Hi there,
Can we say that if $p$ and $q$ are distinct prime number diving $n$
$\Omega(gcd(p1,q1)) \leq \Omega(n)$
Where $\Omega(n)$ denotes the number of prime powers dividing $n$
Best rahmi
Hi there, Can we say that if $p$ and $q$ are distinct prime number diving $n$ $\Omega(gcd(p1,q1)) \leq \Omega(n)$ Where $\Omega(n)$ denotes the number of prime powers dividing $n$ Best rahmi 

closed as too localized by Gjergji Zaimi, Franz Lemmermeyer, Bill Johnson, S. Carnahan♦ Mar 18 '11 at 16:47This question is unlikely to help any future visitors; it is only relevant to a small geographic area, a specific moment in time, or an extraordinarily narrow situation that is not generally applicable to the worldwide audience of the internet. For help making this question more broadly applicable, visit the help center. If this question can be reworded to fit the rules in the help center, please edit the question.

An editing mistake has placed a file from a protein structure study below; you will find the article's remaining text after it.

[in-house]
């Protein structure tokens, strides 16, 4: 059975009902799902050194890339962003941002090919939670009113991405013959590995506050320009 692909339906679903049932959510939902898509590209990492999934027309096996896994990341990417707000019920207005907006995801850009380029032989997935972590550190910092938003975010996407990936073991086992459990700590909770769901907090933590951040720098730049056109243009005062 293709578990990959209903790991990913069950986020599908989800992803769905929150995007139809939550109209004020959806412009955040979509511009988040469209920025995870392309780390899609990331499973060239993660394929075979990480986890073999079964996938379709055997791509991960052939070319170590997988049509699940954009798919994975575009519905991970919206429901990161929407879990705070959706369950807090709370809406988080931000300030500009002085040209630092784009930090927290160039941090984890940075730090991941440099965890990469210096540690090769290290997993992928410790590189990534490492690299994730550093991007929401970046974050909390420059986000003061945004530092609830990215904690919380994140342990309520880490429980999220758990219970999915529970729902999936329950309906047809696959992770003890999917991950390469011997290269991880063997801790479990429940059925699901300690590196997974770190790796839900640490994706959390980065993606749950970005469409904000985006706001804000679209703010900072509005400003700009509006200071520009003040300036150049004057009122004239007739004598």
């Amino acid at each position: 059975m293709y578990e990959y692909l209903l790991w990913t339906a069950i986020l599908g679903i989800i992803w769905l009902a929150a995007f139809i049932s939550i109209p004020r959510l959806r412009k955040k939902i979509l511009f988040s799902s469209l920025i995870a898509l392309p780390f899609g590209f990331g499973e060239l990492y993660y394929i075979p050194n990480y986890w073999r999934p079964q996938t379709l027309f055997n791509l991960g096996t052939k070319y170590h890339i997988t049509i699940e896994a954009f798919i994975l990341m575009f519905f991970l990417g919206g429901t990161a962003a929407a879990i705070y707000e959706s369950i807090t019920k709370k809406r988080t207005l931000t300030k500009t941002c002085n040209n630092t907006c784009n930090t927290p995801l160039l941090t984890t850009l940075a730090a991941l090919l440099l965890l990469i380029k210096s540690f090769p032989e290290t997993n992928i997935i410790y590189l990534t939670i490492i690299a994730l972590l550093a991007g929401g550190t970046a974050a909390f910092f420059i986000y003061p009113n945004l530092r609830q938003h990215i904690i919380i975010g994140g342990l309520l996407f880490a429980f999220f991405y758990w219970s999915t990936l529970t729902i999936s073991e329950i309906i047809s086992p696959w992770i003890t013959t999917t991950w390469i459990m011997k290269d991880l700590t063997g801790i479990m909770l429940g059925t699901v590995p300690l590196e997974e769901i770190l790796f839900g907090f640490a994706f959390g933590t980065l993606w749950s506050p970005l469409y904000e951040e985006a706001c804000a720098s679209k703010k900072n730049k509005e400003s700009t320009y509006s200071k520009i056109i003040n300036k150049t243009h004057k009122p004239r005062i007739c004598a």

No: take $n=211*2311$, $p=211, q=2311$. In fact there is no bound of the L.H.S. in terms of the R.H.S. in your inequality. Take any sequence of primes $p_1,...,p_s$. Let $a=p_1\cdot...\dot p_s$. By Dirichlet theorem there are two primes $p=ak+1, q=am+1$, $k < m$. Let $n=pq$. Then $\Omega(n)=2$ while $GCD(p1,q1)$ is divisible by $p_1,...,p_n$, so $\Omega(GCD)\ge n$.